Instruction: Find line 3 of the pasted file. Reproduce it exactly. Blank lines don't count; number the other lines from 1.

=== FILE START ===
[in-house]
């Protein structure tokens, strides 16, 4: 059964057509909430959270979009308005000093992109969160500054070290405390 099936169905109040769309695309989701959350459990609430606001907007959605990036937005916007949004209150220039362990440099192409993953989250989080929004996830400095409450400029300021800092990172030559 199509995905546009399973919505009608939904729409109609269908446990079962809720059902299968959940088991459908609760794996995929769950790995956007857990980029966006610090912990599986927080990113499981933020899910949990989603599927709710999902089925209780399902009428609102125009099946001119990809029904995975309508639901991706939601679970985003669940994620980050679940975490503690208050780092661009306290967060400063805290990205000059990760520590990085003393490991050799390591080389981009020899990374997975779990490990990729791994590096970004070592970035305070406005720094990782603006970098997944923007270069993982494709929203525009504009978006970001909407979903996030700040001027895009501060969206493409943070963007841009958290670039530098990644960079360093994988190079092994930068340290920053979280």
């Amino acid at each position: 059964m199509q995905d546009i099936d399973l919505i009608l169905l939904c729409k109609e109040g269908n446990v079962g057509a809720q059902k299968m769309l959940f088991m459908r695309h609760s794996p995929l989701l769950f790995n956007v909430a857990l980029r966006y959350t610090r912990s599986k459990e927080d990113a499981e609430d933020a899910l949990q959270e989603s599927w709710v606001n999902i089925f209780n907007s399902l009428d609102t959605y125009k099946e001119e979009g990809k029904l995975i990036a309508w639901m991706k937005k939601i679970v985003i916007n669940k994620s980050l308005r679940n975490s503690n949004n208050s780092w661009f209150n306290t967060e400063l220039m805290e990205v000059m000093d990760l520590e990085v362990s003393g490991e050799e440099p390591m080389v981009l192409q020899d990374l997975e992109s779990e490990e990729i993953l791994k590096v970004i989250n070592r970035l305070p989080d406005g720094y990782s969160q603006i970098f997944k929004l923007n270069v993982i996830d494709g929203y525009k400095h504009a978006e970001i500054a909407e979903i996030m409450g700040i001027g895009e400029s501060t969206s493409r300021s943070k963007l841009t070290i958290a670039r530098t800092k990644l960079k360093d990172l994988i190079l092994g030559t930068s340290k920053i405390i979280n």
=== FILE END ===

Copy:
């Amino acid at each position: 059964m199509q995905d546009i099936d399973l919505i009608l169905l939904c729409k109609e109040g269908n446990v079962g057509a809720q059902k299968m769309l959940f088991m459908r695309h609760s794996p995929l989701l769950f790995n956007v909430a857990l980029r966006y959350t610090r912990s599986k459990e927080d990113a499981e609430d933020a899910l949990q959270e989603s599927w709710v606001n999902i089925f209780n907007s399902l009428d609102t959605y125009k099946e001119e979009g990809k029904l995975i990036a309508w639901m991706k937005k939601i679970v985003i916007n669940k994620s980050l308005r679940n975490s503690n949004n208050s780092w661009f209150n306290t967060e400063l220039m805290e990205v000059m000093d990760l520590e990085v362990s003393g490991e050799e440099p390591m080389v981009l192409q020899d990374l997975e992109s779990e490990e990729i993953l791994k590096v970004i989250n070592r970035l305070p989080d406005g720094y990782s969160q603006i970098f997944k929004l923007n270069v993982i996830d494709g929203y525009k400095h504009a978006e970001i500054a909407e979903i996030m409450g700040i001027g895009e400029s501060t969206s493409r300021s943070k963007l841009t070290i958290a670039r530098t800092k990644l960079k360093d990172l994988i190079l092994g030559t930068s340290k920053i405390i979280n």